Julia Masuda brought a special umbrella to her high school in Yokohama, Japan to draw attention to a problem in her country. Frequent pop-up storms make it difficult to know when you need an umbrella, so it’s common in Japan to buy cheap ones when needed and then leave them behind in the city.
“In Japan it’s a huge problem. Umbrellas are a super-accessible convenience, and people throw them away or leave them on the ground. There are a bunch of umbrellas around the streets,” Masuda said.
The result – Japan’s Umbrella Promotion Association estimates that between 120 million and 130 million umbrellas are consumed every year in Japan. It has created a waste problem that Masuda focused on during her latest project with the Climate Leaders Fellowship program. She promoted the recycling of ziploc bags to make rental umbrellas produced by the companies AsahiKASEI and TerraCycle.
She also served as a student leader for the online program offered free of charge by the Stanford University Center for Deliberative Democracy and the Rustic Pathways Foundation. Masuda participated in the inaugural program that focused on natural disasters in the fall of 2021, and then she joined the second round in the Spring of 2022 that centered on waste management problems.
“In Japan there’s always a clash between sustainability and things being aesthetically pleasing. We are known for clean bathrooms and great packaging,” Masuda said. “But when you look at it from a sustainable aspect it is the opposite of sustainable where we are using layers of plastic… but I slowly see a shift.”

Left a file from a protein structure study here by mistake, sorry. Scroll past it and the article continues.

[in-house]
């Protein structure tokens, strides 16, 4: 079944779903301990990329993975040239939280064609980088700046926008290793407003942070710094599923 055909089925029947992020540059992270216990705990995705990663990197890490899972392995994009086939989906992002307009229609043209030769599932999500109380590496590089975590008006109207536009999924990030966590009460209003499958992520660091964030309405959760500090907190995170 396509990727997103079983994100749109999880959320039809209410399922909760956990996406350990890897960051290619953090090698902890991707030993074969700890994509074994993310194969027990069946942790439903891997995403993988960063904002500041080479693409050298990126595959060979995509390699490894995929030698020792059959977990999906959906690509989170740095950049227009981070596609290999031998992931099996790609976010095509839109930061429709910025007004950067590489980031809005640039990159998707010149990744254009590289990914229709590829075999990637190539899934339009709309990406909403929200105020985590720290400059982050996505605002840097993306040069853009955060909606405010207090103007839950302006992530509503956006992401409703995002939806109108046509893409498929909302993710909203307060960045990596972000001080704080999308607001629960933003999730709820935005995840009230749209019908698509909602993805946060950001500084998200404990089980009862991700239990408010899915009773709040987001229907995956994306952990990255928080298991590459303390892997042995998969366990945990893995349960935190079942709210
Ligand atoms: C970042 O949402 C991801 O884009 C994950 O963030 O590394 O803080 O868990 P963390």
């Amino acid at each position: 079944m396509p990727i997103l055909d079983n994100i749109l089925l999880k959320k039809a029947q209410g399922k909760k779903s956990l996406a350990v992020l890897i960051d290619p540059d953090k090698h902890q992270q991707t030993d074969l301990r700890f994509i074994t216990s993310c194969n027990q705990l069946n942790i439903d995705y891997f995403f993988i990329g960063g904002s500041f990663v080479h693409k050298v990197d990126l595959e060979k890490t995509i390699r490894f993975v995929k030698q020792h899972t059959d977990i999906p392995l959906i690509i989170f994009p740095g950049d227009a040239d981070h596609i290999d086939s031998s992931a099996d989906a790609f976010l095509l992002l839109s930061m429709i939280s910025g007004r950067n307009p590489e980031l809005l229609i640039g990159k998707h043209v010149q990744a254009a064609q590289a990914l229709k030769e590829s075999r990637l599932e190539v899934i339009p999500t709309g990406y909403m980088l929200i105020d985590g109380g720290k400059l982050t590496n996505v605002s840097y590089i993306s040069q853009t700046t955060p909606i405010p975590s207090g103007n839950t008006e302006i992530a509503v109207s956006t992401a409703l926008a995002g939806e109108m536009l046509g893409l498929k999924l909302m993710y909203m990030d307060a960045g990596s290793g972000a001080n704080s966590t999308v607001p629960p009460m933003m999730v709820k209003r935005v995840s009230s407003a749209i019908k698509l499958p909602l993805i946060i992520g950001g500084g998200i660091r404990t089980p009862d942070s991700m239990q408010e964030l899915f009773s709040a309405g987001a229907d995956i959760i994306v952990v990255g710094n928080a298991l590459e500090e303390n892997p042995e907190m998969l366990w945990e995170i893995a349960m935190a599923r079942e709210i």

This includes the increased use of reusable bags and other measures. Promoting such progress is the goal of the fellowship program. It has educational sessions where moderators teach students about environmental sustainability, along with methods to encourage better practices. Each student then designs a project customized to their community’s needs and joins in sessions with other participants from around the world to share ideas.
The Spring 2022 round of the fellowship program included 94 students from countries ranging from Malaysia and the United Kingdom to the Dominican Republic and the United States.
A Large Diversity of Projects
Students looked at waste management in a broad sense, allowing them to work on a large range of projects. This included efforts aimed at composting, recycling and the reduction of plastic use.